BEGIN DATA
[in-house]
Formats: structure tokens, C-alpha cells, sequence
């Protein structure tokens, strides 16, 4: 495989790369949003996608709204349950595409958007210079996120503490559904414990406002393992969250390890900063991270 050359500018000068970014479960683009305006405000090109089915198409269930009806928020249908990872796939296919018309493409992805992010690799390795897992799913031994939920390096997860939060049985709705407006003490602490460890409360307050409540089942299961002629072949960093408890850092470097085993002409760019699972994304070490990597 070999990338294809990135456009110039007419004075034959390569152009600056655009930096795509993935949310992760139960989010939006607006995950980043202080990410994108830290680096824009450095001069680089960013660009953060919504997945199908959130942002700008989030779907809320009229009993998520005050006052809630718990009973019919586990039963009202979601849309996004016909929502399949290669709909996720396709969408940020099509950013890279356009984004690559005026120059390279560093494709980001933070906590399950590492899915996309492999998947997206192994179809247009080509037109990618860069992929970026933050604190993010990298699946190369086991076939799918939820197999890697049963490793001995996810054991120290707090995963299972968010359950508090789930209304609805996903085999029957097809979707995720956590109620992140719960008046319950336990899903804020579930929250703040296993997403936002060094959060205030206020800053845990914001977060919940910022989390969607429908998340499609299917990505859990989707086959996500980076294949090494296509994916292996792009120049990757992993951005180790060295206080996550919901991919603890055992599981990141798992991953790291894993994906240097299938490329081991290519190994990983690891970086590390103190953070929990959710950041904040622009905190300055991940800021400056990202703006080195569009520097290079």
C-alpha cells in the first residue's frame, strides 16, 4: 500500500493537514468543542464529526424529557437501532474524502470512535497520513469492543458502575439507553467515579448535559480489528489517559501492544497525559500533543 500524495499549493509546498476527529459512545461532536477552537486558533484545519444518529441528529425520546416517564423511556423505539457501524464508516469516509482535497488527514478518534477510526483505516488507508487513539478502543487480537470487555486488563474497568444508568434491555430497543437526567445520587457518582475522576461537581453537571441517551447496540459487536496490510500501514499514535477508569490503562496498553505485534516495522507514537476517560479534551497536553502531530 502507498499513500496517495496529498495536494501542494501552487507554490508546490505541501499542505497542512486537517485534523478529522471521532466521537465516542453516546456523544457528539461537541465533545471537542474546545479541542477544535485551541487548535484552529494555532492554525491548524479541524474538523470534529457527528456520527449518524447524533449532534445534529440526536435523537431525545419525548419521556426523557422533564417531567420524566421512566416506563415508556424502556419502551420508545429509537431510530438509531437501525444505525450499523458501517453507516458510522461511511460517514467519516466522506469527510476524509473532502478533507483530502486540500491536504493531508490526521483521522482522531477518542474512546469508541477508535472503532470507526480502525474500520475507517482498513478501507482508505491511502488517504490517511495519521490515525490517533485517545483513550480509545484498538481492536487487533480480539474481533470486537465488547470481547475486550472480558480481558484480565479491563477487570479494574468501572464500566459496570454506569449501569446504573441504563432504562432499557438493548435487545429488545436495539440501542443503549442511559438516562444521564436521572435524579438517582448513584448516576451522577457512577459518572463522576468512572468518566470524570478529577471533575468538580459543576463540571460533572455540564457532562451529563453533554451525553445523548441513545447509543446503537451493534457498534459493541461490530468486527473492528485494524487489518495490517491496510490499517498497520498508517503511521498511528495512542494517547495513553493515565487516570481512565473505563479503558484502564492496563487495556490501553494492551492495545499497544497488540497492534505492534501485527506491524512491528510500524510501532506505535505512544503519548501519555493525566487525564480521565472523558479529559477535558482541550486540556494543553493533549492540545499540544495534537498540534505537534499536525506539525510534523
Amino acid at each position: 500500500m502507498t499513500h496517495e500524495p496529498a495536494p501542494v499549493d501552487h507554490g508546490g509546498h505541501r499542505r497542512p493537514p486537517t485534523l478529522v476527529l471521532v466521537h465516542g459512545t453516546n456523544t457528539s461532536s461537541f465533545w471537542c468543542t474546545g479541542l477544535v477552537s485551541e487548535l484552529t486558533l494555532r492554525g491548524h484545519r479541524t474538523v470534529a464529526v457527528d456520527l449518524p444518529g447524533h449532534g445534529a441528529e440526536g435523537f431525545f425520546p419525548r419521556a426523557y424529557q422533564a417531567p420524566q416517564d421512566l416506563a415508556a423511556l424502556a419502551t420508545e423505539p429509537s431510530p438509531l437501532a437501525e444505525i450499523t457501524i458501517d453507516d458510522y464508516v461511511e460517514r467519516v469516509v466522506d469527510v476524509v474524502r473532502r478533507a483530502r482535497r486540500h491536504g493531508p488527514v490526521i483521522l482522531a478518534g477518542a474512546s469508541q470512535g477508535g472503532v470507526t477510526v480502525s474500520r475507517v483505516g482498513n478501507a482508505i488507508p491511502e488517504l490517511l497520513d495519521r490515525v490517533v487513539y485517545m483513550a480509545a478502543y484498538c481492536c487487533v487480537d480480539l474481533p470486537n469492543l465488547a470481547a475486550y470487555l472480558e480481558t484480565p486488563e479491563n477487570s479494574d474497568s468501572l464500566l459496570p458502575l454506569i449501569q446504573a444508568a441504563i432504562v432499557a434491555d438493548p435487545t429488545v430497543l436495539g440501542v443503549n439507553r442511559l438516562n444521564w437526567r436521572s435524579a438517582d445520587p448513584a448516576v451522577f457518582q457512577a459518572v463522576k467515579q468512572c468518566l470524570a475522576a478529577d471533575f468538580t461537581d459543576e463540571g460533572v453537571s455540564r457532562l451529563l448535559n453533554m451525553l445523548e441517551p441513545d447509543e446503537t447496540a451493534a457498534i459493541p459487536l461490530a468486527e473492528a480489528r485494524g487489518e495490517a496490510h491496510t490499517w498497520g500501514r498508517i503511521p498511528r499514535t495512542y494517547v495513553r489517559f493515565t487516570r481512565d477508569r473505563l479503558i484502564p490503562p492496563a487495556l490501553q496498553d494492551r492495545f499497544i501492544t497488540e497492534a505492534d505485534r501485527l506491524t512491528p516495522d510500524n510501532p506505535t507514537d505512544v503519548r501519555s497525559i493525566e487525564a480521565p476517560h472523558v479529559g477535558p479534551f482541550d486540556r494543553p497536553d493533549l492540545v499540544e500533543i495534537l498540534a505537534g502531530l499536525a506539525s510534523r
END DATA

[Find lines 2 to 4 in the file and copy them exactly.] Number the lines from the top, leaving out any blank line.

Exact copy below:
Formats: structure tokens, C-alpha cells, sequence
């Protein structure tokens, strides 16, 4: 495989790369949003996608709204349950595409958007210079996120503490559904414990406002393992969250390890900063991270 050359500018000068970014479960683009305006405000090109089915198409269930009806928020249908990872796939296919018309493409992805992010690799390795897992799913031994939920390096997860939060049985709705407006003490602490460890409360307050409540089942299961002629072949960093408890850092470097085993002409760019699972994304070490990597 070999990338294809990135456009110039007419004075034959390569152009600056655009930096795509993935949310992760139960989010939006607006995950980043202080990410994108830290680096824009450095001069680089960013660009953060919504997945199908959130942002700008989030779907809320009229009993998520005050006052809630718990009973019919586990039963009202979601849309996004016909929502399949290669709909996720396709969408940020099509950013890279356009984004690559005026120059390279560093494709980001933070906590399950590492899915996309492999998947997206192994179809247009080509037109990618860069992929970026933050604190993010990298699946190369086991076939799918939820197999890697049963490793001995996810054991120290707090995963299972968010359950508090789930209304609805996903085999029957097809979707995720956590109620992140719960008046319950336990899903804020579930929250703040296993997403936002060094959060205030206020800053845990914001977060919940910022989390969607429908998340499609299917990505859990989707086959996500980076294949090494296509994916292996792009120049990757992993951005180790060295206080996550919901991919603890055992599981990141798992991953790291894993994906240097299938490329081991290519190994990983690891970086590390103190953070929990959710950041904040622009905190300055991940800021400056990202703006080195569009520097290079």
C-alpha cells in the first residue's frame, strides 16, 4: 500500500493537514468543542464529526424529557437501532474524502470512535497520513469492543458502575439507553467515579448535559480489528489517559501492544497525559500533543 500524495499549493509546498476527529459512545461532536477552537486558533484545519444518529441528529425520546416517564423511556423505539457501524464508516469516509482535497488527514478518534477510526483505516488507508487513539478502543487480537470487555486488563474497568444508568434491555430497543437526567445520587457518582475522576461537581453537571441517551447496540459487536496490510500501514499514535477508569490503562496498553505485534516495522507514537476517560479534551497536553502531530 502507498499513500496517495496529498495536494501542494501552487507554490508546490505541501499542505497542512486537517485534523478529522471521532466521537465516542453516546456523544457528539461537541465533545471537542474546545479541542477544535485551541487548535484552529494555532492554525491548524479541524474538523470534529457527528456520527449518524447524533449532534445534529440526536435523537431525545419525548419521556426523557422533564417531567420524566421512566416506563415508556424502556419502551420508545429509537431510530438509531437501525444505525450499523458501517453507516458510522461511511460517514467519516466522506469527510476524509473532502478533507483530502486540500491536504493531508490526521483521522482522531477518542474512546469508541477508535472503532470507526480502525474500520475507517482498513478501507482508505491511502488517504490517511495519521490515525490517533485517545483513550480509545484498538481492536487487533480480539474481533470486537465488547470481547475486550472480558480481558484480565479491563477487570479494574468501572464500566459496570454506569449501569446504573441504563432504562432499557438493548435487545429488545436495539440501542443503549442511559438516562444521564436521572435524579438517582448513584448516576451522577457512577459518572463522576468512572468518566470524570478529577471533575468538580459543576463540571460533572455540564457532562451529563453533554451525553445523548441513545447509543446503537451493534457498534459493541461490530468486527473492528485494524487489518495490517491496510490499517498497520498508517503511521498511528495512542494517547495513553493515565487516570481512565473505563479503558484502564492496563487495556490501553494492551492495545499497544497488540497492534505492534501485527506491524512491528510500524510501532506505535505512544503519548501519555493525566487525564480521565472523558479529559477535558482541550486540556494543553493533549492540545499540544495534537498540534505537534499536525506539525510534523